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KUNC is among the founding partners of the Mountain West News Bureau, a collaboration of public media stations that serve the Western states of Colorado, Idaho, Nevada, New Mexico, Utah and Wyoming.

‘Trigger Trash’ Leading to Contamination, Expensive Cleanup on Public Lands

Jens Lelie

Public lands are a haven for target shooting throughout our region. However, many are leaving bullet casings and litter behind, and that's a problem.

Litter from so-called "trigger trash" is leading to lead contamination of soil and costing taxpayers thousand of dollars in cleanup.

Kurt Miers is with the Bureau of Land Management in Nevada. He says this issue is common throughout the region, particularly in areas just outside of cities.

"When people leave trash out there, it kind of gives a message for others to come out and leave their trash as well," he says. "And it gets to be overwhelming in some cases."

Miers says at just one cleanup spot north of Reno, the total cleanup will cost taxpayers upwards of $200,000. But, it's not just about the economics. Miers says volunteers picking up trash is not the answer.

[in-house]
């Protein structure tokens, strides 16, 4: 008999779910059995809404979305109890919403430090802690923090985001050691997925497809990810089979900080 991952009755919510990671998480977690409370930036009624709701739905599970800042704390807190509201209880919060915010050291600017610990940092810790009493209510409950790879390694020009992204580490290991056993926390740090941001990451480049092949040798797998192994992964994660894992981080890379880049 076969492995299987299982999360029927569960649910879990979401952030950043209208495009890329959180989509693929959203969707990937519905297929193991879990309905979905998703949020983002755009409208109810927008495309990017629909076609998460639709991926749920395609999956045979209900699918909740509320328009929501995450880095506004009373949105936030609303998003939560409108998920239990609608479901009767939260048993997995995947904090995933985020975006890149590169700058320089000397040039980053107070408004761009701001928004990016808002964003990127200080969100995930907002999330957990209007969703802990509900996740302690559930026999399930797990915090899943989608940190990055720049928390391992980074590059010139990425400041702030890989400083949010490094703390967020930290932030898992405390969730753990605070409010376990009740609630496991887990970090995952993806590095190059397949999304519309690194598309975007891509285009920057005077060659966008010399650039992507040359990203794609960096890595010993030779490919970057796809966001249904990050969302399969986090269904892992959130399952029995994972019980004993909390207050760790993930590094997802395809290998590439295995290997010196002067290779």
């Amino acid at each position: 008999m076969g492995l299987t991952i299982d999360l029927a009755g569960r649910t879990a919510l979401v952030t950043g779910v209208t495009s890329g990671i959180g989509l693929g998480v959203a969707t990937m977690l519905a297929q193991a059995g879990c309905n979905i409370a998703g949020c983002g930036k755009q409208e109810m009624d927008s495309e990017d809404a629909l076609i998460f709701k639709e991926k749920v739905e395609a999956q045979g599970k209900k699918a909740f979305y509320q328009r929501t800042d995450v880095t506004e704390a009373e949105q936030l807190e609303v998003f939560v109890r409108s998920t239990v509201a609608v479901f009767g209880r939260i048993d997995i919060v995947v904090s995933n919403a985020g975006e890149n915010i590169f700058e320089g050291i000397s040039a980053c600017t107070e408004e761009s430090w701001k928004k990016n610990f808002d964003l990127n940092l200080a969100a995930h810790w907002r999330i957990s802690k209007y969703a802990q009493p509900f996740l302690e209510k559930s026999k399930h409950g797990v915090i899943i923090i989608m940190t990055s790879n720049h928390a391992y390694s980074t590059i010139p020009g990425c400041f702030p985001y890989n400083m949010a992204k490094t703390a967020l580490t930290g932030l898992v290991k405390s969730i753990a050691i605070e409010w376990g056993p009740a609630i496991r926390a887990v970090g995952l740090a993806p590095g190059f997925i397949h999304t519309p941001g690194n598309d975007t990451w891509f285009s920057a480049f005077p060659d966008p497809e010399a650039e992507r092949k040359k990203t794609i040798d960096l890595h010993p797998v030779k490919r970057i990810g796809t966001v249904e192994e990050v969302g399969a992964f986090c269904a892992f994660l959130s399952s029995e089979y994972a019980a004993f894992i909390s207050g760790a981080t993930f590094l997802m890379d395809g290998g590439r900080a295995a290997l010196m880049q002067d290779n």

"They go out there and they have their kids out there and they try to pick up all this stuff, and it's dangerous levels for people to go pick up and get it on their hands," he says.

Miers says other public lands throughout the region are being surveyed to determine pollution from target shooters. He urges anyone going on on public lands to clean up all bullet casings and any trash.

This story was produced by the Mountain West News Bureau, a collaboration among Wyoming Public Media, Boise State Public Radio in Idaho, KUER in Salt Lake City, KUNR in Nevada, and KRCC and KUNC in Colorado.

Copyright 2019 KUNR. To see more, visit .

Copyright 2020 KUNR Public Radio. To see more, visit .

Noah Glick is from the small town of Auburn, Indiana and comes to KUNR from the Bay Area, where he spent his post-college years learning to ride his bike up huge hills. He’s always had a love for radio, but his true passion for public radio began when he discovered KQED in San Francisco. Along with a drive to discover the truth and a degree in Journalism from Ball State University, he hopes to bring a fresh perspective to local news coverage.
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